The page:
A retro-confessional about Microsoft’s project Chicago, or as we later came to know it, Windows 95

In 1995, the Windows operating system reached a certain threshold. Microsoft’s iterative design approach allowed for more cycles of prototyping and user-testing than a typical project span would allow. It became more refined before it went public, resulting in something that felt new and cohesive. ‘Refined’ may seem a strange word to describe Windows 95—but it was refined. In my memory, at least, it has registered as more of a place than a mere interface. The sense of where things were in relation to one another felt real enough to inhabit.

Setting the wrong resolution or color depth would result in having to restart, pieces of code from older programs lingered around and corrupted the registry, and as the younger version of me found out, adding a few lines of text into a single system file could cause the entire operating system to fail to load. An 11 year old writing Beavis & Butthead fan fiction into the system.ini file was not one of the use cases accounted for by the team at Microsoft.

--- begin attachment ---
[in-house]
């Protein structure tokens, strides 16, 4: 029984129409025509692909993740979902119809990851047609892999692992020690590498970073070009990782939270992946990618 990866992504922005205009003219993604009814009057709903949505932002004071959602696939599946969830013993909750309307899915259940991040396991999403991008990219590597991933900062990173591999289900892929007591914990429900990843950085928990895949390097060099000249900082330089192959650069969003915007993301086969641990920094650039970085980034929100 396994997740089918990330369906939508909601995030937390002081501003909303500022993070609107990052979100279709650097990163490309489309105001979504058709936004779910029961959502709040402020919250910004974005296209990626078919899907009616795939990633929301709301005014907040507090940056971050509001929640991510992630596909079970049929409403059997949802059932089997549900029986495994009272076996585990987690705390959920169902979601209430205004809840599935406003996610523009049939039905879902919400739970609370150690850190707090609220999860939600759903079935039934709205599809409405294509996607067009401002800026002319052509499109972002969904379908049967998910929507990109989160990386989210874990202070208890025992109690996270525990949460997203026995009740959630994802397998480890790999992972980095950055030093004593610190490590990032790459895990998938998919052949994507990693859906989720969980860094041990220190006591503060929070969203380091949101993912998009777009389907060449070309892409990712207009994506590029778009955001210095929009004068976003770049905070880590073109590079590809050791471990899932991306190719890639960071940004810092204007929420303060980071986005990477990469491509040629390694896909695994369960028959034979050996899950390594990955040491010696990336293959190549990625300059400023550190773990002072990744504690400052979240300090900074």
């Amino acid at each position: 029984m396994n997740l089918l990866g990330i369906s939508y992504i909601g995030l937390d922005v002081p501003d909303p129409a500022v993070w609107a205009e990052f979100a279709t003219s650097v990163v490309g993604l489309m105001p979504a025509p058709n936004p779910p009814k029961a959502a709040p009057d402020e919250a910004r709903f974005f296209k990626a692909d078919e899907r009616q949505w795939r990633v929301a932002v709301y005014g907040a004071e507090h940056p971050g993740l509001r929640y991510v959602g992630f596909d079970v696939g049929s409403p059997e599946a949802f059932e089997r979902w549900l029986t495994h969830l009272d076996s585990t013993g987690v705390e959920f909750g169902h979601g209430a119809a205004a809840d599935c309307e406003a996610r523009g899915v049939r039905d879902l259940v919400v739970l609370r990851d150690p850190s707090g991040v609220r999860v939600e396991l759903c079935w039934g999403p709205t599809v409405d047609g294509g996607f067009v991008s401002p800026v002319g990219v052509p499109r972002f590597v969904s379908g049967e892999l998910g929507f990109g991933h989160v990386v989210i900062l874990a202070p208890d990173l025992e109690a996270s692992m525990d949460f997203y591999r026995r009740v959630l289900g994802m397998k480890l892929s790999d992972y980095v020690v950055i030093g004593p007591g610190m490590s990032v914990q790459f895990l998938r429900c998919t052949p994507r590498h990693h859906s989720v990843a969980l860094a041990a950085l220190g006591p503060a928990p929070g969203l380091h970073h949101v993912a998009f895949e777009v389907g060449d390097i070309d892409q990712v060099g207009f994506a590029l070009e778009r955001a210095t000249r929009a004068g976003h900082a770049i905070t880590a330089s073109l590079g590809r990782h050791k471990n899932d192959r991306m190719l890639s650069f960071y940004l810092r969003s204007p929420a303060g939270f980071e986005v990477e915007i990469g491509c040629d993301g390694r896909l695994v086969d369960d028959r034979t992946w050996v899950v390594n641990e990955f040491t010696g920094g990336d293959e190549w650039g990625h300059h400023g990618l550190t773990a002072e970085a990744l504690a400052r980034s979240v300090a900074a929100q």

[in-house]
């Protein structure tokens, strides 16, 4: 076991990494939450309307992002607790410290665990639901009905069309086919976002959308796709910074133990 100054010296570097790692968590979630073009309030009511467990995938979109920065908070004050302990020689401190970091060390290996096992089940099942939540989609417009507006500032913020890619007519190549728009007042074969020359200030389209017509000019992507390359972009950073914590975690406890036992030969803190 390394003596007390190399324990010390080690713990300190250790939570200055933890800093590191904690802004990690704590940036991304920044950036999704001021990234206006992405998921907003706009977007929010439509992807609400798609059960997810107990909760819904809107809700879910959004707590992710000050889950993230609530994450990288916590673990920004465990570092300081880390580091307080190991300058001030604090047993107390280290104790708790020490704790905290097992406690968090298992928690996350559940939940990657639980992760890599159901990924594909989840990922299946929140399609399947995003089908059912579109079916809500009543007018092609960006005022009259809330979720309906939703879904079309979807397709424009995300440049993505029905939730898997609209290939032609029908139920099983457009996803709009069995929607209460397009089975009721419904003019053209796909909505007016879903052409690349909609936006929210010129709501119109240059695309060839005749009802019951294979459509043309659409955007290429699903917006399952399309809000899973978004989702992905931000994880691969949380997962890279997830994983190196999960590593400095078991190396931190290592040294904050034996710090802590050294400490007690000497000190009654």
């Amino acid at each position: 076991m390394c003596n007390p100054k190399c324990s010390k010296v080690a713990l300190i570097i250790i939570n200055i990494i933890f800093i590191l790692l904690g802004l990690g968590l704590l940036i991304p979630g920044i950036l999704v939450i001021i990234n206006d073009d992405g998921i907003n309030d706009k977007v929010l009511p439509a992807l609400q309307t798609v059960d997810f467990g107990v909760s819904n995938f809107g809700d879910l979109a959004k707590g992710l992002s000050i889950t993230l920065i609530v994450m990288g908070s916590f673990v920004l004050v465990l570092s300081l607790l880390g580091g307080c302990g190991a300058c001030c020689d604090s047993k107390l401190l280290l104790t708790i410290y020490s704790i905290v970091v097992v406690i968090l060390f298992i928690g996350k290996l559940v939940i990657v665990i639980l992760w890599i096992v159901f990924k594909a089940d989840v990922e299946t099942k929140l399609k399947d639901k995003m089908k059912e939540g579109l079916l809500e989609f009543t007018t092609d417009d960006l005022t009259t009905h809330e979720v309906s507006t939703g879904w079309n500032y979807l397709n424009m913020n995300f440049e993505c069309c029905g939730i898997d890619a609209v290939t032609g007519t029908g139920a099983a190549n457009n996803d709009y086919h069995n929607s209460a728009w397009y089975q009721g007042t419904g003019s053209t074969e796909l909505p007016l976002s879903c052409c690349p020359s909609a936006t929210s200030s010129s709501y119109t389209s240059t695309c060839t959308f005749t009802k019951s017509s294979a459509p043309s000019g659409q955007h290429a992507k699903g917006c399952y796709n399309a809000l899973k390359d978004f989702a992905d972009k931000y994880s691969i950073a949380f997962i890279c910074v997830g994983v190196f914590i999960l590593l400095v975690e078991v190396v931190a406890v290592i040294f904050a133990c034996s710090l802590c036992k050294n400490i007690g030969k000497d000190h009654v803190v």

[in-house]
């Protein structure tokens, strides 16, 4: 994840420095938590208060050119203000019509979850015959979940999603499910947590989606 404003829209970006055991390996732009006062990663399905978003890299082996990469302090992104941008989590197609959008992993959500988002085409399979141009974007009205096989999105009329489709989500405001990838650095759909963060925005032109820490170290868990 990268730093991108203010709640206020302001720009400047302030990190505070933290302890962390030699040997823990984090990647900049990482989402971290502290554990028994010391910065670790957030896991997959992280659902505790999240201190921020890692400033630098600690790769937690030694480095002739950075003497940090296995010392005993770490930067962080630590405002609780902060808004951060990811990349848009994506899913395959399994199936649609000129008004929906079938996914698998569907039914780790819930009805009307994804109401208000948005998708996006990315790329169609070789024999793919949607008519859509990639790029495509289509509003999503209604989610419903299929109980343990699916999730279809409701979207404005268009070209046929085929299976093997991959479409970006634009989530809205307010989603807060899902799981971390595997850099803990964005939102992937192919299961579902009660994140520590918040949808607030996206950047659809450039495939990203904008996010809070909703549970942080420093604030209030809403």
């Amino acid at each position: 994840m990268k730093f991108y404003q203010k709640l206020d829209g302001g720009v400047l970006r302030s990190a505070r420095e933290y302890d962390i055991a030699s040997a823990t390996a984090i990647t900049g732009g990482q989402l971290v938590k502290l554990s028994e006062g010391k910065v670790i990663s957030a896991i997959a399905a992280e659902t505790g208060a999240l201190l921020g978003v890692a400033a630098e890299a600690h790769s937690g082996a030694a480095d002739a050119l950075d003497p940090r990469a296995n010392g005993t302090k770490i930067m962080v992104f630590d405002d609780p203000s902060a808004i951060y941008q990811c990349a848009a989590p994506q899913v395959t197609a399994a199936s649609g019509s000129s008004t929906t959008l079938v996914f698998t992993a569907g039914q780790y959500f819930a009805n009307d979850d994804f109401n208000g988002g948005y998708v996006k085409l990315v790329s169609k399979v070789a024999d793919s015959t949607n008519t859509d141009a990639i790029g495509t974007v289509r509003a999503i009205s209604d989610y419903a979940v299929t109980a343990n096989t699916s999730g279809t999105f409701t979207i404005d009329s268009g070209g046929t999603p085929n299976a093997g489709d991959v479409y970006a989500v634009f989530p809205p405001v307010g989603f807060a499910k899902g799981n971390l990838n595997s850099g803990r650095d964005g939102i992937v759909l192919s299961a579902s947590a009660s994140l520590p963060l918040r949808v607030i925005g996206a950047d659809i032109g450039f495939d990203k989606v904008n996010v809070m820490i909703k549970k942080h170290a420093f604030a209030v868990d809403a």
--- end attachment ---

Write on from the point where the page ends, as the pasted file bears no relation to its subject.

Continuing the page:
I spent an overwhelming amount of my time with Windows 95 troubleshooting. After a quick look through Microsoft’s mostly useless Help directory, I would look through every advanced settings tab until I found something relevant. The stress, I’m sure, only adds to the weight of my recollection.

Now that it’s all safely behind us, let’s take a leisurely stroll through some of the most poignant of Windows 95 nostalgia.